Pitchfork Day 1: The Smile, Ric Wilson, Perfume Genius, Jlin, Sen Morimoto, get the party started in Union Park

While crowds were a slow build early in the afternoon, the swarm of Radiohead T-shirts indicated throngs would likely soon be assembling for The Smile, Friday night’s headliner.

SHARE Pitchfork Day 1: The Smile, Ric Wilson, Perfume Genius, Jlin, Sen Morimoto, get the party started in Union Park
Perfume Genius performs an evening set on the first day of Pitchfork Music Festival at Union Park.

Perfume Genius performs an evening set on the first day of Pitchfork Music Festival at Union Park.

Pat Nabong/Sun-Times

A busy weekend of music kicked off in Chicago on Friday.

While the Beyhive is getting busy for Beyonce to take over Soldier Field Saturday and Sunday, Pitchfork Music Festival got underway at Union Park in the West Loop, with lots of sunshine and pleasant chills, a welcome change from last year’s rainsoaked fest.

While crowds were a slow build early in the afternoon, the swarm of Radiohead T-shirts indicated throngs would likely soon be assembling for The Smile, Friday night’s headliner featuring the beloved Thom Yorke and Jonny Greenwood (joined by Tom Skinner to round out the trio).

Festival goers cheer for Sen Morimoto on the first day of Pitchfork Music Festival at Union Park.

Festivalgoers cheer for Sen Morimoto on the first day of the Pitchfork Music Festival at Union Park.

Pat Nabong/Sun-Times

Now in year 17, Pitchfork organizers know their brand well and have stuck with a winning formula for the fest’s 2023 edition, offering a highly curated potpourri of diverse artists, a mix of the well-established and the and up-and-comers.

There’s also a constant (and refreshing) heavy emphasis on local Chicago talent, the fest paying its own homegrown roots forward.

Here are some highlights from Day 1:

The Smile

Thom Yorke of The Smile performs on the first day of Pitchfork Music Festival at Union Park in the Near West Side.

Thom Yorke of The Smile performs during the bands headlining set on the first day of Pitchfork Music Festival at Union Park in the Near West Side.

Pat Nabong/Sun-Times

Though The Smile only have a handful of songs in their current repertoire and made their debut just two years ago, their 75-minute headlining set Friday still felt almost inadequate — a mere tease of what was setting up to be a hypnotic marathon as the trio held the Pitchfork crowd in the palm of their hands (even though the park was surprisingly only half full).

Before The Smile even played a note, the ensemble received a standing ovation as road-weary festivalgoers got up from their blankets spread out across the park to salute Thom Yorke, Jonny Greenwood and Tom Skinner, aka two-fifths of Radiohead, and the jazz percussionist known for his work in Sons of Kemet, respectively.

No, Radiohead has not disbanded; no need to cry to “Creep.” The venerable rock band is just expanding its wings like they have done — as a unit — for decades. So while guitarist Ed O’Brien was busy on his debut solo album “Earth,” Yorke and Greenwood came to play, teaming up with Skinner (whom Greenwood first met doing score work for the Paul Thomas Anderson film “The Master”).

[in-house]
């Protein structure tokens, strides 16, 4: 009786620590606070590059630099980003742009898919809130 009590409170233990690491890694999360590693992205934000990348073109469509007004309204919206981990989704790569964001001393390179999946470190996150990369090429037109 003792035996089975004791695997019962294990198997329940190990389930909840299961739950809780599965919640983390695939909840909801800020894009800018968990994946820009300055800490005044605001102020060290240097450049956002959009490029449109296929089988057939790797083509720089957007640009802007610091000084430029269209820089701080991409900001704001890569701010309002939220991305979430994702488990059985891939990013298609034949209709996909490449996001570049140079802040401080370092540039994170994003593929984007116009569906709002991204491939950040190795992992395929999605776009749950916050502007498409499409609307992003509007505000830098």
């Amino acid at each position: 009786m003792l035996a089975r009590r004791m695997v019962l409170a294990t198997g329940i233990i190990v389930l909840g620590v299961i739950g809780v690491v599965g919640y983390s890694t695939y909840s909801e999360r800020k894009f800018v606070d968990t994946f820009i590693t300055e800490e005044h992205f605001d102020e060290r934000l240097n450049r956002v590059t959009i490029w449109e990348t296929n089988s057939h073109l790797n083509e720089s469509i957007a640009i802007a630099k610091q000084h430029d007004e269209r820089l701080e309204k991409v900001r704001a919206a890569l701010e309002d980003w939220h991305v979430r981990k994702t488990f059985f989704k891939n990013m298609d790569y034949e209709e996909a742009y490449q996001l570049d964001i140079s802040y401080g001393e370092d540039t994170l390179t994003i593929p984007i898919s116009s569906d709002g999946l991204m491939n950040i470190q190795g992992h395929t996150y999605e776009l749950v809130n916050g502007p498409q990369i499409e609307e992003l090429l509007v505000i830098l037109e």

The Smile was effectively COVID-born, giving the masterful musicians time to fully nourish a sonic palette that builds on the art rock dictionary they have logged while further dabbling into jazz, post-punk and a more expansive percussive spread with Skinner’s influence. The result is a breathtaking soundtrack on record, but goes beyond any preconceived expectation live.

When The Smile dove headfirst in the anxious chaos of “Bending Hectic,” their newest single, there should have been a turbulence warning to take a seat for the crescendo, as the dizzying light show and screaming instruments made fission-level impact.

Even on “Waving A White Flag,” in which sonic savant Greenwood played his guitar with a violin bow, he did it so furiously that he broke the strings. The addition of fourth touring member, Robert Stillman on horns, only added to the lush orchestration.

Though their universally loved album “A Light For Attracting Attention” was just released in 2022, the band confirmed they are working on its followup and offered several new bonafide hits during the Pitchfork set, which appears to be their final tour date for a while. — Selena Fragassi

Ric Wilson

Ric Wilson performs on the first day of Pitchfork Music Festival at Union Park in the Near West Side,

Ric Wilson performs on the first day of Pitchfork Music Festival at Union Park in the Near West Side,

Pat Nabong/Sun-Times

Removing the distance between artist and audience is a hallmark of Ric Wilson’s work. It’s a characteristic he illustrated gloriously at the Pitchfork Music Festival Friday night.

Wilson is a Chicagoan whose artistry resonates deeply with Chicagoans. There is an “I’m like you” quality to his stage persona, but few people in Cook County can rap, sing and dance as well as this young South Side hero.

When he ripped off his blazer and jumped down from the stage to dance with the crowd during “Hang Loose,” Chicago pride was running high in Union Park.

Backed by five instrumentalists and dynamic vocalist Kiéla Adira, Wilson showcased material from his recent EP “Clusterfunk,” a collaboration with Chromeo and A-Trak.

Throughout the show, Adira served as an ideal foil for Wilson, whether he was sweetly crooning R&B, rapping in rapid-fire bursts or demonstrating dance moves that made his yellow sneakers seem like a blur.